Abnormalities in the homeostasis of the renin-angiotensin system have been implicated in the pathogenesis of vascular disorders, including stroke. The authors investigated whether angiotensinogen (AGN) knockout mice exhibit differences in brain susceptibility to focal ischemia, and whether such differences can be related to special features of the collateral circulation. Wild-type and AGN-knockout mice were submitted to permanent suture occlusion of the middle cerebral artery (MCA). The collateral vascular system was visualized by systemic latex infusion, and the ischemic lesions were identified by cresyl-violet staining. The core and penumbra of the evolving infarct were differentiated by bioluminescence and autoradiographic imaging of ATP and protein biosynthesis, respectively. In wild-type mice, mean arterial blood pressure was 95.0 ± 8.6 mm Hg. and the diameter of fully relaxed anastomotic vessels between the peripheral branches of the anterior and middle cerebral arteries 26.6 ± 4.0 μm. In AGN knockouts, mean arterial blood pressure was significantly lower, 71.5 ± 8.5 mm Hg (P < .01), and the anastomotic vessels were significantly larger, 29.4 ± 4.6 μm (P < .01). One hour after MCA occlusion, AGN-knockout mice exhibited a smaller ischemic core (defined as the region of ATP depletion) but a larger penumbra (the area of disturbed protein synthesis with preserved ATP). At 24 hours after MCA occlusion, this difference disappeared, and histologically visible lesions were of similar size in both strains. The observations show that in AGN- knockout mice the more efficient collateral blood supply delays ischemic injury despite the lower blood pressure. Pharmacologic suppression of angiotensin formation may prolong the therapeutic window for treatment of infarcts.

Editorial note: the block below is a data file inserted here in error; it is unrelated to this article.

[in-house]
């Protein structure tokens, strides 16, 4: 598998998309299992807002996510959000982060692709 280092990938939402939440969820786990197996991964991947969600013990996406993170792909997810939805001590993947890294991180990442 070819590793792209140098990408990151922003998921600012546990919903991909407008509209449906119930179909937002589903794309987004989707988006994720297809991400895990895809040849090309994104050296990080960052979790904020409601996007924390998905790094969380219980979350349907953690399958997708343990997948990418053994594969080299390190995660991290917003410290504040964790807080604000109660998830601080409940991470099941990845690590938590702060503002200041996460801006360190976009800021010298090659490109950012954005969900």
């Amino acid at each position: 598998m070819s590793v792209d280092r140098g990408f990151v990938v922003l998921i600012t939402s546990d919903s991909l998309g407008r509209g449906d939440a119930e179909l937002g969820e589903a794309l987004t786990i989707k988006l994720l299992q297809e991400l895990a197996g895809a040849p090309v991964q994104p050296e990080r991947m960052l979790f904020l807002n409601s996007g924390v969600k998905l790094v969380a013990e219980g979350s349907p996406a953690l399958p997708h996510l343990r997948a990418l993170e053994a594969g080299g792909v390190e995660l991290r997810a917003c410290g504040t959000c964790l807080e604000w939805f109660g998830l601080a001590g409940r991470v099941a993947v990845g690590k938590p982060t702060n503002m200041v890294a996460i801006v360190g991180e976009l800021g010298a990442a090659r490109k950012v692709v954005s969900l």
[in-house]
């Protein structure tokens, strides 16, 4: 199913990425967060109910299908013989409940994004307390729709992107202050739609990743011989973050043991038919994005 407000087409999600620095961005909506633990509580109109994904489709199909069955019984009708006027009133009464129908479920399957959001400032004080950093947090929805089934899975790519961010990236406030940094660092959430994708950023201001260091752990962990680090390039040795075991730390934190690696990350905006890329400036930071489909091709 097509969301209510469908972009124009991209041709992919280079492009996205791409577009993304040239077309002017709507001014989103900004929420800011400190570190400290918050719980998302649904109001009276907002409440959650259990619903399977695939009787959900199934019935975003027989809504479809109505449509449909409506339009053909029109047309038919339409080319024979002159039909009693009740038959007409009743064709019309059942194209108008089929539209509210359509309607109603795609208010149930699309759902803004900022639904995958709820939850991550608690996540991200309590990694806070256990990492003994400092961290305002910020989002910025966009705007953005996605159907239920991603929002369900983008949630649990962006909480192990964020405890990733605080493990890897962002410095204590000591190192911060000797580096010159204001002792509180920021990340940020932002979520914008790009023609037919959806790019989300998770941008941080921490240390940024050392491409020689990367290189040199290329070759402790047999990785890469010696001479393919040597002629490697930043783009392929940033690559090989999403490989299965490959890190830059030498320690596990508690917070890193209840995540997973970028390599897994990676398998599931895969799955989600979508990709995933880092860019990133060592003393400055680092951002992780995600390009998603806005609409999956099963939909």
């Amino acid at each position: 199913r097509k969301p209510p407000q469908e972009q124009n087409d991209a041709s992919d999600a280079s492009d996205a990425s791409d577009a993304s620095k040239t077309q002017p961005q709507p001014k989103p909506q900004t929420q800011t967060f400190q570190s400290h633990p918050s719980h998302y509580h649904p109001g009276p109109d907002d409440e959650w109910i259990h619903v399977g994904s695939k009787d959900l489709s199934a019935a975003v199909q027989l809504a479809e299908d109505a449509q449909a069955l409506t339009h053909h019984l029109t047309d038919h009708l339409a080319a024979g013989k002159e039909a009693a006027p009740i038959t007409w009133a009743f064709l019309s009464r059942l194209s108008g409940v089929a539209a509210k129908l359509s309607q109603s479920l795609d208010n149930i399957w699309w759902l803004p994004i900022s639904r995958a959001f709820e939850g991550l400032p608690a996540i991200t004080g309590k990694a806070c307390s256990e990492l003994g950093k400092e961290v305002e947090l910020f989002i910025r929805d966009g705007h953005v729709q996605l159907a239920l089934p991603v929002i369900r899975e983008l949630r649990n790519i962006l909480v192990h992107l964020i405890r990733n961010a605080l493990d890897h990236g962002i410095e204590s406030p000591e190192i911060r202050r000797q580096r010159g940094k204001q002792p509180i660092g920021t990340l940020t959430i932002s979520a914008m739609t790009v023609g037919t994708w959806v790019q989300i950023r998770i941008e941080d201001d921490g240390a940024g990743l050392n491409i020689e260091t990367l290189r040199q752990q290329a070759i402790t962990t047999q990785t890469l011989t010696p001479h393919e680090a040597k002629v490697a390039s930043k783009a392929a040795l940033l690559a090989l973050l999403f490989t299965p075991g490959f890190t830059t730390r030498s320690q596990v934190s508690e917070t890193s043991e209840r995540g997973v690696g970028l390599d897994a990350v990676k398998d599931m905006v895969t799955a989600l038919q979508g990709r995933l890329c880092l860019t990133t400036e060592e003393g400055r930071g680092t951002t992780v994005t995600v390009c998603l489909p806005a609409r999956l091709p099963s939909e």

All Science Journal Classification (ASJC) codes
- Clinical Neurology
- Cardiology and Cardiovascular Medicine